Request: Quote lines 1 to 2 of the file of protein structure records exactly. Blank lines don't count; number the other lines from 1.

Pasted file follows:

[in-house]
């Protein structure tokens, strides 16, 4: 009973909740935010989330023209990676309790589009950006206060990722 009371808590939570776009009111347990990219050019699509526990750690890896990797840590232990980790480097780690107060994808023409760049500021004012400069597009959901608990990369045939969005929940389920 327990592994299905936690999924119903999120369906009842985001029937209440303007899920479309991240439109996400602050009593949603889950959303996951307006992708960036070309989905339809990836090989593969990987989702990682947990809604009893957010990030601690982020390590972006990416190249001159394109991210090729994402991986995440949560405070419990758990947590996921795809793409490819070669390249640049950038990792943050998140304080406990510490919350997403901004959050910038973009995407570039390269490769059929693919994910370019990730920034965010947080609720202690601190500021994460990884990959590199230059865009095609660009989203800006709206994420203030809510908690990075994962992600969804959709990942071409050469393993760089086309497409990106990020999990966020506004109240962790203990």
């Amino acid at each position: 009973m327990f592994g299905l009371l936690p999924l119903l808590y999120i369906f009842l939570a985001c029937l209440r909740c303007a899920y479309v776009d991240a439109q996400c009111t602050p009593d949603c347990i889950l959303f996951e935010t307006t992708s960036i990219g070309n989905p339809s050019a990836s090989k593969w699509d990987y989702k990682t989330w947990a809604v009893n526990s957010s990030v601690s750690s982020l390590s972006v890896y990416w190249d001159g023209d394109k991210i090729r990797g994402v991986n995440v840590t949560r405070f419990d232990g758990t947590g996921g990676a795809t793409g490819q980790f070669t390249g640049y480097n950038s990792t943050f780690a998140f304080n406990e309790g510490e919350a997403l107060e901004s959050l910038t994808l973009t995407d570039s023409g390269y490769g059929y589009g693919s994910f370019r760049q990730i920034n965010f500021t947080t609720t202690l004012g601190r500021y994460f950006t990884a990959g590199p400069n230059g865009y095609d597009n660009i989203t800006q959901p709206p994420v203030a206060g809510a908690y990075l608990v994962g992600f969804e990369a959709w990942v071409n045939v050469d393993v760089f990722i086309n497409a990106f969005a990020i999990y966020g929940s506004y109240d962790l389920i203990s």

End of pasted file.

[in-house]
């Protein structure tokens, strides 16, 4: 009973909740935010989330023209990676309790589009950006206060990722 009371808590939570776009009111347990990219050019699509526990750690890896990797840590232990980790480097780690107060994808023409760049500021004012400069597009959901608990990369045939969005929940389920 327990592994299905936690999924119903999120369906009842985001029937209440303007899920479309991240439109996400602050009593949603889950959303996951307006992708960036070309989905339809990836090989593969990987989702990682947990809604009893957010990030601690982020390590972006990416190249001159394109991210090729994402991986995440949560405070419990758990947590996921795809793409490819070669390249640049950038990792943050998140304080406990510490919350997403901004959050910038973009995407570039390269490769059929693919994910370019990730920034965010947080609720202690601190500021994460990884990959590199230059865009095609660009989203800006709206994420203030809510908690990075994962992600969804959709990942071409050469393993760089086309497409990106990020999990966020506004109240962790203990």